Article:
SAN DIEGO, Calif., September 26, 2016 — The Congress of Neurological Surgeons (CNS), the global leader in neurosurgical education, announced the 2016-17 CNS Innovation Fellowship recipients during the opening General Scientific Session at the 2016 CNS Annual Meeting in San Diego. Granted through NICO Corporation, OsteoMed, and Synaptive, the CNS Innovation Fellowship supports future neurosurgical educators in pursuit of new training modalities, including the development of neurosurgical simulators, novel web-based technologies, or other surgical training innovations.
“The CNS Innovation Fellowship is essential for the advancement of neurosurgery and emblematic of our commitment to education, innovation, and the future of our specialty,” said Dr. Ricardo J. Komotar, MD, CNS Fellowship Committee Chair. The fellowship is appointed on the basis of prior achievement and exceptional promise, and is open to all neurosurgeons and residents at any stage of their career. The fellow will spend 12 months under the direction of a specific sponsor on a defined project as relevant to training. The 2016-17 recipients are as follows:
Jordan Amadio, MD
Dr. Amadio is chief resident in neurosurgery at Emory University and Founding Partner of NeuroLaunch, the global neuroscience venture accelerator. After receiving an honors degree in physics at Princeton, where he was a Goldwater Scholar and winner of the Kusaka Memorial Prize in Physics, he earned his MD from Harvard Medical School and the Harvard-M.I.T. Division of Health Sciences and Technology. He was among the first cohort of physicians to graduate with a concurrent MBA (with Distinction) from Harvard Business School, where he studied health care management. Since 2012 he has served as editorial fellow at Neurosurgery, the official journal of the CNS. He remains active as a senior design adviser in the Department of Biomedical Engineering at Georgia Tech, where he has mentored numerous undergraduate thesis projects. His research interests span clinical neurosurgery, surgical ethics, and bioengineering innovation. When not at the hospital, his humanitarian activities have included neurosurgical mission work in rural Haiti and service on the boards of several nonprofit organizations, including the National Monuments Foundation.
Kimon Bekelis, MD
Dr. Bekelis is currently the cerebrovascular/endovascular fellow at Thomas Jefferson University Hospital, and is also an instructor of health policy at The Dartmouth Institute for Health Policy and Clinical Practice. After graduating summa cum laude from the University of Athens Medical School he spent a year as a postdoctoral research fellow in neurosurgery at Johns Hopkins Hospital, focusing on observational studies. Subsequently, he completed his residency training in neurosurgery at Dartmouth-Hitchcock Medical Center. He has lead several projects focusing on outcome predictive modeling, resource utilization, regional disparities, diffusion of innovation, intensity of care, workforce allocation, medicolegal issues, shared-decision making, and cost. He has developed two software applications for mobile platforms on risk and cost prediction for a variety of surgical procedures. Dr. Bekelis recently led the research team that produced the Dartmouth Atlas report on the diffusion of novel cerebral aneurysm treatments. He also directed the creation of an interactive online platform that allows the comparison of diffusion of health care technology metrics, and facilitates the collaboration of multiple researchers. In the last few years, he has received several national and international awards including the Dandy Award, the Scoville award, the Robert Florin award, and the Stroke care in emergency medicine award. Dr. Bekelis has been a member of numerous committees in organized neurosurgery, focusing on quality improvement, national guideline review and development, the national neurosurgery outcomes registry, and the Washington Committee. He was most recently elected as the 2016 American College of Surgeons Health Policy Scholar.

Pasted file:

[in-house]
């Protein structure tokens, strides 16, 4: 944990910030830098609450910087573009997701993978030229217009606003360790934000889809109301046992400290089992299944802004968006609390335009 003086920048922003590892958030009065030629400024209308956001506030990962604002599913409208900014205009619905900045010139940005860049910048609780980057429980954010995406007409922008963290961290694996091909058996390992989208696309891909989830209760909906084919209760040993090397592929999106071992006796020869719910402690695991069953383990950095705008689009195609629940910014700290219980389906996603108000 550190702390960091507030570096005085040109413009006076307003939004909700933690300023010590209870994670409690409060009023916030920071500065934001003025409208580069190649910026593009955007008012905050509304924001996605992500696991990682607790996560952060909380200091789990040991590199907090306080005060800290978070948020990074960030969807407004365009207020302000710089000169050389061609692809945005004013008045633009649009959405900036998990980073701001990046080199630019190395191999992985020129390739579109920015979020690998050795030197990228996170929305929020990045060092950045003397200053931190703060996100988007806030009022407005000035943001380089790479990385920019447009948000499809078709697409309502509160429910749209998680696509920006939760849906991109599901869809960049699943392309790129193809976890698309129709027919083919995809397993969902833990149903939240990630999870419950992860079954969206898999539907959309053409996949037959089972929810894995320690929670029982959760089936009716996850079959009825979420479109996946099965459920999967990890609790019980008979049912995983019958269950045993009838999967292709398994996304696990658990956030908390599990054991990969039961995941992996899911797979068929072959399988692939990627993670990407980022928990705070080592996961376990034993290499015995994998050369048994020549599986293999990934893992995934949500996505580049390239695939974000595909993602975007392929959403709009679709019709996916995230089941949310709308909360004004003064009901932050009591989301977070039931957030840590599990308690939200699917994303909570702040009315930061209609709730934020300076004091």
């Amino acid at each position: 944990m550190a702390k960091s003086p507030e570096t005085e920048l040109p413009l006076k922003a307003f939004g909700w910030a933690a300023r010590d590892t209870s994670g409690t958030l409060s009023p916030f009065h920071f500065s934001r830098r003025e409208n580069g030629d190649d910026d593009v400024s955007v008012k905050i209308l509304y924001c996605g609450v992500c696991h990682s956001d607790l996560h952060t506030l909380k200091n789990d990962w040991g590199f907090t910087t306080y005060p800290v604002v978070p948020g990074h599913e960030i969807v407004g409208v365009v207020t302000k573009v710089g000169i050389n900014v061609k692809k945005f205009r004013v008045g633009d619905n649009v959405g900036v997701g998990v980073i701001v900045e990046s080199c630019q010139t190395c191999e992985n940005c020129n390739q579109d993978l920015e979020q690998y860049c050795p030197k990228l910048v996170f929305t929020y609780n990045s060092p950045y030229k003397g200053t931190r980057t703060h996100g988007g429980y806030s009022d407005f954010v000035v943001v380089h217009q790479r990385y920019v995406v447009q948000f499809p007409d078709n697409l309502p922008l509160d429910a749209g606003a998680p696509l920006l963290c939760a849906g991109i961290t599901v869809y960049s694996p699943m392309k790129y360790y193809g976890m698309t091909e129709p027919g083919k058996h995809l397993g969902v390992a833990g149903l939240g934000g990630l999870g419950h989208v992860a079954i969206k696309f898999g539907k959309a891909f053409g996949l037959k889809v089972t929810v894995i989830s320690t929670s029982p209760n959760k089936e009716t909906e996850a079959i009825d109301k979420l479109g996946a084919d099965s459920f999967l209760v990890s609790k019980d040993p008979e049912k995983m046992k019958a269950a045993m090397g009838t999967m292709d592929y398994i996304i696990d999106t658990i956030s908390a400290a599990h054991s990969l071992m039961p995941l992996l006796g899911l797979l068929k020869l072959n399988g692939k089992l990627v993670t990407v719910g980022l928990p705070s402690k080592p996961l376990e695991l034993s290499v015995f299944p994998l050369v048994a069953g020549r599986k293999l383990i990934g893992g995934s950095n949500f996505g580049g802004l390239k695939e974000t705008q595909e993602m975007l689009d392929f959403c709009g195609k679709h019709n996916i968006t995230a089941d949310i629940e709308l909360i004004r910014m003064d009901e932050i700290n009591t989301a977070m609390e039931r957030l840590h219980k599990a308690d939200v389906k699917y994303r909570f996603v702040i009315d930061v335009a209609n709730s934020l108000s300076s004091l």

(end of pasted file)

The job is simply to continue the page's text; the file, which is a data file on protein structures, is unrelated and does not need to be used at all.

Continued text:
Cameron M. McDougall, MD
Originally from rural Saskatchewan, Dr. McDougall studied physiology before attending medical school at the University of Saskatchewan in Saskatoon, earning his MD in 2008. During this time, he worked with Dr. Daryl Fourney in the Division of Neurosurgery investigating neural networks. He completed a research internship with Dr. Michael Tymianski at the University of Toronto investigating surgical outcomes in trigeminal neuralgia. Under the mentorship of Dr. J. Max Findlay, he completed his neurosurgical residency at the University of Alberta in 2015. With a focus on AVM animal models, Dr. McDougall concurrently completed a one-year enfolded research fellowship under the supervision of Drs. Michael Lawton and Hua Su at the University of San Francisco Center for Cerebrovascular Research. He is currently in his second year of a three-year combined endovascular/open cerebrovascular neurosurgery fellowship at the University of Texas Southwestern in Dallas under the tutelage of Drs. Babu G. Welch and H. Hunt Batjer. In 2016, he was awarded a combined grant from the Joe Niekro Foundation and the Society for Neurointerventional Surgery to investigate a novel animal AVM model at UT Southwestern.